We pin both velocity components on the top and bottom boundaries (i.e. at $ x_2=0$ and $ x_2=1$ , respectively), and pin the vertical velocity on the left and right boundaries (i.e. at $ x_1=0 $ and $ x_1=1 $ , respectively) to enforce horizontal outflow through the periodic boundaries.

// Set the boundary conditions for this problem: All nodes are
// free by default -- just pin the ones that have Dirichlet conditions
// here
unsigned num_bound=mesh_pt()->nboundary();
for(unsigned ibound=0;ibound<num_bound;ibound++)
unsigned num_nod=mesh_pt()->nboundary_node(ibound);
for (unsigned inod=0;inod<num_nod;inod++)
// No slip on top and bottom
if ((ibound==0)||(ibound==2))
// Horizontal outflow on the left (and right -- right bc not
// strictly necessary because of symmetry)
else if ((ibound==1)||(ibound==3))
} // end loop over boundaries

Finally we pass the pointers to the Reynolds and Strouhal numbers, $ Re $ and $ Re\, St $ , to the elements. Since no traction boundary conditions are applied anywhere, the pressure is only determined up to an arbitrary constant. To ensure a unique solution we pin a single pressure value before setting up the equation numbering scheme.

//Complete the problem setup to make the elements fully functional
//Loop over the elements
unsigned n_el = mesh_pt()->nelement();
for(unsigned e=0;e<n_el;e++)
//Cast to a fluid element
ELEMENT *el_pt = dynamic_cast<ELEMENT*>(mesh_pt()->element_pt(e));
//Set the Reynolds number, etc
el_pt->re_pt() = &Global_Parameters::Re;
el_pt->re_st_pt() = &Global_Parameters::ReSt;
// Now pin the pressure in first element at value 0 to 0.0
//Assgn equation numbers
cout << assign_eqn_numbers() << std::endl;
} // end of constructor

Initial conditions

The application of initial conditions for vector-valued problems is performed by the same procedure that we described for scalar problems, except that we now have to assign "history values" for multiple nodal values. For timesteppers from the BDF family, the "history values" represent the solution at previous timesteps. We check that the timestepper is of the appropriate type,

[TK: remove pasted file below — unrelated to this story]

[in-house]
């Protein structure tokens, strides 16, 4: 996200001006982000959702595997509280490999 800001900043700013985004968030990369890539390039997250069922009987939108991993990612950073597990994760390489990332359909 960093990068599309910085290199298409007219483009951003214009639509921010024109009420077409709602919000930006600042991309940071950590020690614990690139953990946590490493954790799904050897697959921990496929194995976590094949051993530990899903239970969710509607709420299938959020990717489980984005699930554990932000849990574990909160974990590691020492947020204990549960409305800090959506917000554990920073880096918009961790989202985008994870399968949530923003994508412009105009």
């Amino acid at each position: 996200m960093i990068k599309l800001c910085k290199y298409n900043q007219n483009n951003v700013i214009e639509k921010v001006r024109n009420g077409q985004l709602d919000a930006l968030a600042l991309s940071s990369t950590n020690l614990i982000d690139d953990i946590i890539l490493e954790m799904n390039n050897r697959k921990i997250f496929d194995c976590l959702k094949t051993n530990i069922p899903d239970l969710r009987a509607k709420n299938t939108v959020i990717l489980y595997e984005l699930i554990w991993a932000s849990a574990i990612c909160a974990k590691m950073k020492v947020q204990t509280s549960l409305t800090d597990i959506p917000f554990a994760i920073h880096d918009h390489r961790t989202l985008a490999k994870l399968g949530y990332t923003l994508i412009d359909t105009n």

loop over previous time levels, determine the velocity at those times and assign them to the "history values" of the velocities. No initial conditions are required for the pressure. Note that we also have to assign "history values" for the nodal positions since oomph-lib's Navier-Stokes elements discretise the momentum equations in their ALE form. This aspect was explained in more detail in our discussion of the solution of the unsteady heat equation.

/// Set initial condition: Assign previous and current values
/// from exact solution.
template<class ELEMENT,class TIMESTEPPER>
// Check that timestepper is from the BDF family
if (time_stepper_pt()->type()!="BDF")
std::ostringstream error_stream;
error_stream << "Timestepper has to be from the BDF family!\n"
<< "You have specified a timestepper from the "
<< time_stepper_pt()->type() << " family" << std::endl;
throw OomphLibError(error_stream.str(),
// Backup time in global Time object
double backed_up_time=time_pt()->time();
// Past history needs to be established for t=time0-deltat, ...
// Then provide current values (at t=time0) which will also form
// the initial guess for the first solve at t=time0+deltat
// Vector of exact solution value
Vector<double> soln(2);
Vector<double> x(2);
//Find number of nodes in mesh
unsigned num_nod = mesh_pt()->nnode();
// Set continuous times at previous timesteps:
// How many previous timesteps does the timestepper use?
int nprev_steps=time_stepper_pt()->nprev_values();
Vector<double> prev_time(nprev_steps+1);
for (int t=nprev_steps;t>=0;t--)
// Loop over current & previous timesteps
for (int t=nprev_steps;t>=0;t--)
// Continuous time
double time=prev_time[t];
cout << "setting IC at time =" << time << std::endl;
// Loop over the nodes to set initial guess everywhere
for (unsigned n=0;n<num_nod;n++)
// Get nodal coordinates
// Get exact solution at previous time
// Assign solution